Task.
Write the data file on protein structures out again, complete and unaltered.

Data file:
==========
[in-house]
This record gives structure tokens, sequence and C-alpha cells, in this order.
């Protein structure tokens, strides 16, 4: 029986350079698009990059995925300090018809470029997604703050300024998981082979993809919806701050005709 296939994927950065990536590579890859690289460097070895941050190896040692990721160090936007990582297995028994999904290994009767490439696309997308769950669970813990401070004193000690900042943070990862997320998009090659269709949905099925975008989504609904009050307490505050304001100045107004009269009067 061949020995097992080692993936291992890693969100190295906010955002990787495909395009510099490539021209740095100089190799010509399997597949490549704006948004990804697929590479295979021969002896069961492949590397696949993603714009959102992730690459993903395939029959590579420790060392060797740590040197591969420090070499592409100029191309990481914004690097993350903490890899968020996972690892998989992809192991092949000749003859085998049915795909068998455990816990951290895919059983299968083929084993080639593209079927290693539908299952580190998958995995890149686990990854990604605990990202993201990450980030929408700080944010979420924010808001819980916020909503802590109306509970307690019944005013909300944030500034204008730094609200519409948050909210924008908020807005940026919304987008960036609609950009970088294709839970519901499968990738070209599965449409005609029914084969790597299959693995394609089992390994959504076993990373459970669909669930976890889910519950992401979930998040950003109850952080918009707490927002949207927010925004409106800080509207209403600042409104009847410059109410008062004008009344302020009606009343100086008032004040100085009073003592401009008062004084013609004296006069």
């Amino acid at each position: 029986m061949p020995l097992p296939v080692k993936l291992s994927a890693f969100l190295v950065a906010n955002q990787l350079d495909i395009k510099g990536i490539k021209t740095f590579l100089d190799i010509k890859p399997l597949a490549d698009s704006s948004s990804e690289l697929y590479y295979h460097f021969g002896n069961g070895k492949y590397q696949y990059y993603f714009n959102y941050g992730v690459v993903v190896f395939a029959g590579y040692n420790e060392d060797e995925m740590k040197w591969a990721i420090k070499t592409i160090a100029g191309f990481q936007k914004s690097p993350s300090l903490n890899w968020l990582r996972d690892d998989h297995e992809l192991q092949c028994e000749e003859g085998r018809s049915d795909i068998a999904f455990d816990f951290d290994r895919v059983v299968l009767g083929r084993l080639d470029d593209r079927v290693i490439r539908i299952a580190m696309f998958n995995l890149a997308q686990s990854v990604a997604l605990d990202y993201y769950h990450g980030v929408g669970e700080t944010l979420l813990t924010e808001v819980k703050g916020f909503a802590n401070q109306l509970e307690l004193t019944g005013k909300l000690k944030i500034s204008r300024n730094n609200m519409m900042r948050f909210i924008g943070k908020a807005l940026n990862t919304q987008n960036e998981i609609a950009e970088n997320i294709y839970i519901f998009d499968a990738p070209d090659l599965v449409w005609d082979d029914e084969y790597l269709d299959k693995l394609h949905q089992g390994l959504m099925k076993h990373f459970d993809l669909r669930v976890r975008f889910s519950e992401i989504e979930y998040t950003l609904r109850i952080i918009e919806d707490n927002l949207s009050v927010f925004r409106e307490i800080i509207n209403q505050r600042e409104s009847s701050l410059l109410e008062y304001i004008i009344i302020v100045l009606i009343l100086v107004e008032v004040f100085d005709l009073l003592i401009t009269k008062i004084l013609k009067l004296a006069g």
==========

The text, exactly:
[in-house]
This record gives structure tokens, sequence and C-alpha cells, in this order.
């Protein structure tokens, strides 16, 4: 029986350079698009990059995925300090018809470029997604703050300024998981082979993809919806701050005709 296939994927950065990536590579890859690289460097070895941050190896040692990721160090936007990582297995028994999904290994009767490439696309997308769950669970813990401070004193000690900042943070990862997320998009090659269709949905099925975008989504609904009050307490505050304001100045107004009269009067 061949020995097992080692993936291992890693969100190295906010955002990787495909395009510099490539021209740095100089190799010509399997597949490549704006948004990804697929590479295979021969002896069961492949590397696949993603714009959102992730690459993903395939029959590579420790060392060797740590040197591969420090070499592409100029191309990481914004690097993350903490890899968020996972690892998989992809192991092949000749003859085998049915795909068998455990816990951290895919059983299968083929084993080639593209079927290693539908299952580190998958995995890149686990990854990604605990990202993201990450980030929408700080944010979420924010808001819980916020909503802590109306509970307690019944005013909300944030500034204008730094609200519409948050909210924008908020807005940026919304987008960036609609950009970088294709839970519901499968990738070209599965449409005609029914084969790597299959693995394609089992390994959504076993990373459970669909669930976890889910519950992401979930998040950003109850952080918009707490927002949207927010925004409106800080509207209403600042409104009847410059109410008062004008009344302020009606009343100086008032004040100085009073003592401009008062004084013609004296006069």
């Amino acid at each position: 029986m061949p020995l097992p296939v080692k993936l291992s994927a890693f969100l190295v950065a906010n955002q990787l350079d495909i395009k510099g990536i490539k021209t740095f590579l100089d190799i010509k890859p399997l597949a490549d698009s704006s948004s990804e690289l697929y590479y295979h460097f021969g002896n069961g070895k492949y590397q696949y990059y993603f714009n959102y941050g992730v690459v993903v190896f395939a029959g590579y040692n420790e060392d060797e995925m740590k040197w591969a990721i420090k070499t592409i160090a100029g191309f990481q936007k914004s690097p993350s300090l903490n890899w968020l990582r996972d690892d998989h297995e992809l192991q092949c028994e000749e003859g085998r018809s049915d795909i068998a999904f455990d816990f951290d290994r895919v059983v299968l009767g083929r084993l080639d470029d593209r079927v290693i490439r539908i299952a580190m696309f998958n995995l890149a997308q686990s990854v990604a997604l605990d990202y993201y769950h990450g980030v929408g669970e700080t944010l979420l813990t924010e808001v819980k703050g916020f909503a802590n401070q109306l509970e307690l004193t019944g005013k909300l000690k944030i500034s204008r300024n730094n609200m519409m900042r948050f909210i924008g943070k908020a807005l940026n990862t919304q987008n960036e998981i609609a950009e970088n997320i294709y839970i519901f998009d499968a990738p070209d090659l599965v449409w005609d082979d029914e084969y790597l269709d299959k693995l394609h949905q089992g390994l959504m099925k076993h990373f459970d993809l669909r669930v976890r975008f889910s519950e992401i989504e979930y998040t950003l609904r109850i952080i918009e919806d707490n927002l949207s009050v927010f925004r409106e307490i800080i509207n209403q505050r600042e409104s009847s701050l410059l109410e008062y304001i004008i009344i302020v100045l009606i009343l100086v107004e008032v004040f100085d005709l009073l003592i401009t009269k008062i004084l013609k009067l004296a006069g």